*Our hotel was both a mix of wonderful and slightly disturbing. Wendy found this lovely place out in the country, less expensive since it wasn’t on the beach, that had a nice pool, a restaurant and mostly wonderful staff. We had a big room, a sitting room, a terrace and a large bathroom. The pool had daybeds, a pool boy or girl who came over and took drink orders and a wonderful view of the next town over. It was filled with guests like us (except, you know, German) who were just looking for a quiet time, a base of operations and not a nightclub. Most of the food was good and the calamari was the best I have ever had. The disturbing part was they constantly played low background music and as near as I can tell they had three CD’s and one of them didn’t work most of the time. So, on day one, we listened to Frank Sinatra for dinner, then for breakfast, then for dinner when we returned at night.

I hate Frank Sinatra.

When he wasn’t playing… well, as Wendy said “They sure do love their Kool and the Gang.”

The bathroom was nice and spacious but the shower had no door and no curtain. Nothing. Taking a shower meant drenching most of the bathroom and the floors got slippery when wet. Wendy slipped once so hard she has a purple bruise the size of my fist on her right buttock.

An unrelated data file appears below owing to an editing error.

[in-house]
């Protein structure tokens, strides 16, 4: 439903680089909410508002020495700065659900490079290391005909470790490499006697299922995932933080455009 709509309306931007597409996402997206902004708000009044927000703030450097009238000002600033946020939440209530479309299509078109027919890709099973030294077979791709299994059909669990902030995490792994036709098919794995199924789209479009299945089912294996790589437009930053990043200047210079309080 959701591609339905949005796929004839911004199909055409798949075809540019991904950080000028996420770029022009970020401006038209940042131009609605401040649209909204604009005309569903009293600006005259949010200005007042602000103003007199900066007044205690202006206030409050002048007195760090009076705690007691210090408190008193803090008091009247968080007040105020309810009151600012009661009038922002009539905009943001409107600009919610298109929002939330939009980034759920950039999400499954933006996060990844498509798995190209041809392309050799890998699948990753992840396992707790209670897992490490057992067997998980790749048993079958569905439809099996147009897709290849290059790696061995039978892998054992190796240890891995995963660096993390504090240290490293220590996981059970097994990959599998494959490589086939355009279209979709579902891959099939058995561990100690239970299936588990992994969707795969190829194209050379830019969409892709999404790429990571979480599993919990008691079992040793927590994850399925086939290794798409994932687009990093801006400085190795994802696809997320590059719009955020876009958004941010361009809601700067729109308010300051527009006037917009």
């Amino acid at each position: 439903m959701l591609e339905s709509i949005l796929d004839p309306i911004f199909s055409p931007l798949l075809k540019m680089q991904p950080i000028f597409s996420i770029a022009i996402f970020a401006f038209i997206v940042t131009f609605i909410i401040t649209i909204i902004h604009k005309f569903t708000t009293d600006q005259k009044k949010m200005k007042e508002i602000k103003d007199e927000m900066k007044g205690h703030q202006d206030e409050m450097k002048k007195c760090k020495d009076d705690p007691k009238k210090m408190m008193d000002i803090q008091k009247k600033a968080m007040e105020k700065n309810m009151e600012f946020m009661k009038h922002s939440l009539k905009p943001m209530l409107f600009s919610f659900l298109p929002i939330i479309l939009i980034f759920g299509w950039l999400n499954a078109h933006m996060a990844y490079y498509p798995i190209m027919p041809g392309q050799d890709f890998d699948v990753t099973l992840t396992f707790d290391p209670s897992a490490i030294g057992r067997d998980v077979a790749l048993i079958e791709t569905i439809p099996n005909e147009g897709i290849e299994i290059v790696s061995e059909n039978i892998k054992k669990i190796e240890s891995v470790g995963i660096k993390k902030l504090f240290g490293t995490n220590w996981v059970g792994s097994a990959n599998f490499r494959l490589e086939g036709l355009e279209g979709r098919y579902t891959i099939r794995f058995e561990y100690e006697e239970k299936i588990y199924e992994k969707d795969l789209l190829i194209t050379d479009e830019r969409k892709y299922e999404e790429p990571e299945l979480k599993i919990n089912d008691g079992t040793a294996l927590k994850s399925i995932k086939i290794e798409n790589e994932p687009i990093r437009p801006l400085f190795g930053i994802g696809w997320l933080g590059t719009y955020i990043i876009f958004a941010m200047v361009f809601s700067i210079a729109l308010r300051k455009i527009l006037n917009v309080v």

The beds were comfortable and sleep came easily. Until four-thirty in the morning when a very proud rooster, quite close by, would announce that the sun would be coming up, well, sometime. Eventually. It might be soon. He didn’t care. He would announce this loudly every couple minutes. Sometimes he would take a fifteen minute break but then he would resume. He did this every day we were there. On the third morning I called the front desk and asked if they had a gun or even a club, I needed to go commit roostercide.